WASHINGTON (Reuters) - The U.S. Food and Drug Administration said on Monday it is investigating a multi-state outbreak of an intestinal infection called cyclosporiasis, whose cause has not yet been determined.
The Centers for Disease Control and Prevention (CDC), as well as state and local officials, are also scrutinizing the outbreak.
"As of July 18, 2013, CDC has been notified of more than 200 cases of cyclospora infection in residents of multiple states, including Iowa, Nebraska, Texas, and Wisconsin," the FDA said in a statement.
The agency said it is unclear whether all the cases are part of the same outbreak.
Cyclosporiasis is caused by ingesting food or water containing a one-celled parasite that is too small to be detected without a microscope. Symptoms include watery diarrhea, vomiting and body ache.
Untreated, the illness can last from a few days to a month or more. Other symptoms may include headache, fever, weight loss and fatigue.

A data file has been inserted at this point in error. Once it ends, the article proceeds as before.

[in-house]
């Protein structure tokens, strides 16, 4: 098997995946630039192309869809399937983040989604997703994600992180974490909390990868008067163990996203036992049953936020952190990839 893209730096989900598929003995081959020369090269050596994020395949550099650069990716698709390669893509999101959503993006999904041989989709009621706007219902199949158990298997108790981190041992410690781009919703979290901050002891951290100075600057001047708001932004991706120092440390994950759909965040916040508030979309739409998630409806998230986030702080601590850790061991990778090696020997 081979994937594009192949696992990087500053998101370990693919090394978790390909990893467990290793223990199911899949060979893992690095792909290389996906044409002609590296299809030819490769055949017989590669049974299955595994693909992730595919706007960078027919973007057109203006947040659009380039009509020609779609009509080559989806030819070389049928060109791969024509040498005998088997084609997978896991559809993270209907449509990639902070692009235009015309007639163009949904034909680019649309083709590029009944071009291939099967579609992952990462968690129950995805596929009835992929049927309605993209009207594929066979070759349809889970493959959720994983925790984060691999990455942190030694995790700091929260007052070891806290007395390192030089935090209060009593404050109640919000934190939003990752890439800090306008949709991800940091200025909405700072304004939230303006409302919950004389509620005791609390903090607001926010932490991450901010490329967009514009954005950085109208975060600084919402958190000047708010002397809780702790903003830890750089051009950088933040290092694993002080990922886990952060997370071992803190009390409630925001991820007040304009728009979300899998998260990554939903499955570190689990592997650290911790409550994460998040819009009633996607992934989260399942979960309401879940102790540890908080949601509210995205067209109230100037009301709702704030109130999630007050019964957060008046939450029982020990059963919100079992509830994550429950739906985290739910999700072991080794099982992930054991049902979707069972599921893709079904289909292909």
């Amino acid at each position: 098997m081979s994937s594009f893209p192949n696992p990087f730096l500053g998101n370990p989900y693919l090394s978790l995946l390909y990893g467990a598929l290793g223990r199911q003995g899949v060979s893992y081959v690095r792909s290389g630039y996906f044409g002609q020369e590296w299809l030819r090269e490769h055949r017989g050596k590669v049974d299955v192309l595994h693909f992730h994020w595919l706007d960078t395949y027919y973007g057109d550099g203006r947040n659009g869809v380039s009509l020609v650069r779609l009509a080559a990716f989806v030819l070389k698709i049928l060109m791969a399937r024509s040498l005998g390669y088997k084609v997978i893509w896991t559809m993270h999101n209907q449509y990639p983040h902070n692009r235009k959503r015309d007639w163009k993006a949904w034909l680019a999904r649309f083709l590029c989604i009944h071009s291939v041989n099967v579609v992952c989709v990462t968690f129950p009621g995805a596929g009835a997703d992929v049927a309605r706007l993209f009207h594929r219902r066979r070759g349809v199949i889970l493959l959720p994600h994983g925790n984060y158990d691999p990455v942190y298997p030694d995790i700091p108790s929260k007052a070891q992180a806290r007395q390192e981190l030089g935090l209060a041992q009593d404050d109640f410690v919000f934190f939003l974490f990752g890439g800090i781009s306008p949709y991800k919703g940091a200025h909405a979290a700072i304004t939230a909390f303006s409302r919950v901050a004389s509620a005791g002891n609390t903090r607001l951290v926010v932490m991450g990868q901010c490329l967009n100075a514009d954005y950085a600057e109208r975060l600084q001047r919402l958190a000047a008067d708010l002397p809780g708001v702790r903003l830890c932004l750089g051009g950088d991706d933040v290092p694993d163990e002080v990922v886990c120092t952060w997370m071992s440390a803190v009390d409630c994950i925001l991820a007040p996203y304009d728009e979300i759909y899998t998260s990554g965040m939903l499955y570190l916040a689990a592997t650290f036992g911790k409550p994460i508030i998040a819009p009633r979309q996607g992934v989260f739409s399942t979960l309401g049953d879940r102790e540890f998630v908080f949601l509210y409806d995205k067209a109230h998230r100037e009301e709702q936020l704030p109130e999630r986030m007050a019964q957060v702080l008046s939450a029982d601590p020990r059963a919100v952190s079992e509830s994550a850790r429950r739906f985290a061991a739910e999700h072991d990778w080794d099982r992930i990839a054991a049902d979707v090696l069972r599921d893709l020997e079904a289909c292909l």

Most people with healthy immune systems recover from the infection without treatment. Older people and those with weakened immune systems might be at higher risk for prolonged illness. The condition is typically treated with the antibiotics Bactrim, Septra and Cotrim, according to the CDC.
Cyclosporiasis is most common in tropical and subtropical regions of the world. Outbreaks in the United States and Canada have been linked to imported fresh produce.
Reporting by Toni Clarke in Washington and Pallavi Ail in Bangalore; Editing by Don Sebastian and Andre Grenon